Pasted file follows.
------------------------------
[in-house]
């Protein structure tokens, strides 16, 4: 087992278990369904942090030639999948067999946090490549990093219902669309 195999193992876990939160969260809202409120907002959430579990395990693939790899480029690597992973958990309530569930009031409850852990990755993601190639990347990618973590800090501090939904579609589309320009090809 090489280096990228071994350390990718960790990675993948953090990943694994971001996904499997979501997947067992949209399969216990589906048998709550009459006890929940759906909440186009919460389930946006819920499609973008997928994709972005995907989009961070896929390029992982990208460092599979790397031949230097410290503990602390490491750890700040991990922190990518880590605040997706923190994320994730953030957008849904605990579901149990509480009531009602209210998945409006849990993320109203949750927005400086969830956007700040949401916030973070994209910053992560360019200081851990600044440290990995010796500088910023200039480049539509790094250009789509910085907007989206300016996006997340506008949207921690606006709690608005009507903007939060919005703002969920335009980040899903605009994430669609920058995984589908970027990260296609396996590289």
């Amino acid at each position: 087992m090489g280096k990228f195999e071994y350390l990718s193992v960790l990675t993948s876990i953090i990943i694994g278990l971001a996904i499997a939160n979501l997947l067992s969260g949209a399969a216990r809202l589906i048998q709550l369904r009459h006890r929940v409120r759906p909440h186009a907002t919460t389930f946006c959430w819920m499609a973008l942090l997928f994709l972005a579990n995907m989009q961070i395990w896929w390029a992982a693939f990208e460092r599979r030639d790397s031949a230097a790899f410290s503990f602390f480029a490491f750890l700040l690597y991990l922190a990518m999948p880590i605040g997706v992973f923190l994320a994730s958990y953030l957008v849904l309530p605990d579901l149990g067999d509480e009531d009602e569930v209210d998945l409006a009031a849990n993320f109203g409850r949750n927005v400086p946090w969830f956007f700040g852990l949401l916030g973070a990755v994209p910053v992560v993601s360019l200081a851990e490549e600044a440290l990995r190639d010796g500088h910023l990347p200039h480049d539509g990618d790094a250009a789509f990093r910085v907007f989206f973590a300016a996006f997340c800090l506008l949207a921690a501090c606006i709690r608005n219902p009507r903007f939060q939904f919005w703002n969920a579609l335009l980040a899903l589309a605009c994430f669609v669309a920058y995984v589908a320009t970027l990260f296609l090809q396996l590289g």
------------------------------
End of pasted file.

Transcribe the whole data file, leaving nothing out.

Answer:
[in-house]
């Protein structure tokens, strides 16, 4: 087992278990369904942090030639999948067999946090490549990093219902669309 195999193992876990939160969260809202409120907002959430579990395990693939790899480029690597992973958990309530569930009031409850852990990755993601190639990347990618973590800090501090939904579609589309320009090809 090489280096990228071994350390990718960790990675993948953090990943694994971001996904499997979501997947067992949209399969216990589906048998709550009459006890929940759906909440186009919460389930946006819920499609973008997928994709972005995907989009961070896929390029992982990208460092599979790397031949230097410290503990602390490491750890700040991990922190990518880590605040997706923190994320994730953030957008849904605990579901149990509480009531009602209210998945409006849990993320109203949750927005400086969830956007700040949401916030973070994209910053992560360019200081851990600044440290990995010796500088910023200039480049539509790094250009789509910085907007989206300016996006997340506008949207921690606006709690608005009507903007939060919005703002969920335009980040899903605009994430669609920058995984589908970027990260296609396996590289």
């Amino acid at each position: 087992m090489g280096k990228f195999e071994y350390l990718s193992v960790l990675t993948s876990i953090i990943i694994g278990l971001a996904i499997a939160n979501l997947l067992s969260g949209a399969a216990r809202l589906i048998q709550l369904r009459h006890r929940v409120r759906p909440h186009a907002t919460t389930f946006c959430w819920m499609a973008l942090l997928f994709l972005a579990n995907m989009q961070i395990w896929w390029a992982a693939f990208e460092r599979r030639d790397s031949a230097a790899f410290s503990f602390f480029a490491f750890l700040l690597y991990l922190a990518m999948p880590i605040g997706v992973f923190l994320a994730s958990y953030l957008v849904l309530p605990d579901l149990g067999d509480e009531d009602e569930v209210d998945l409006a009031a849990n993320f109203g409850r949750n927005v400086p946090w969830f956007f700040g852990l949401l916030g973070a990755v994209p910053v992560v993601s360019l200081a851990e490549e600044a440290l990995r190639d010796g500088h910023l990347p200039h480049d539509g990618d790094a250009a789509f990093r910085v907007f989206f973590a300016a996006f997340c800090l506008l949207a921690a501090c606006i709690r608005n219902p009507r903007f939060q939904f919005w703002n969920a579609l335009l980040a899903l589309a605009c994430f669609v669309a920058y995984v589908a320009t970027l990260f296609l090809q396996l590289g």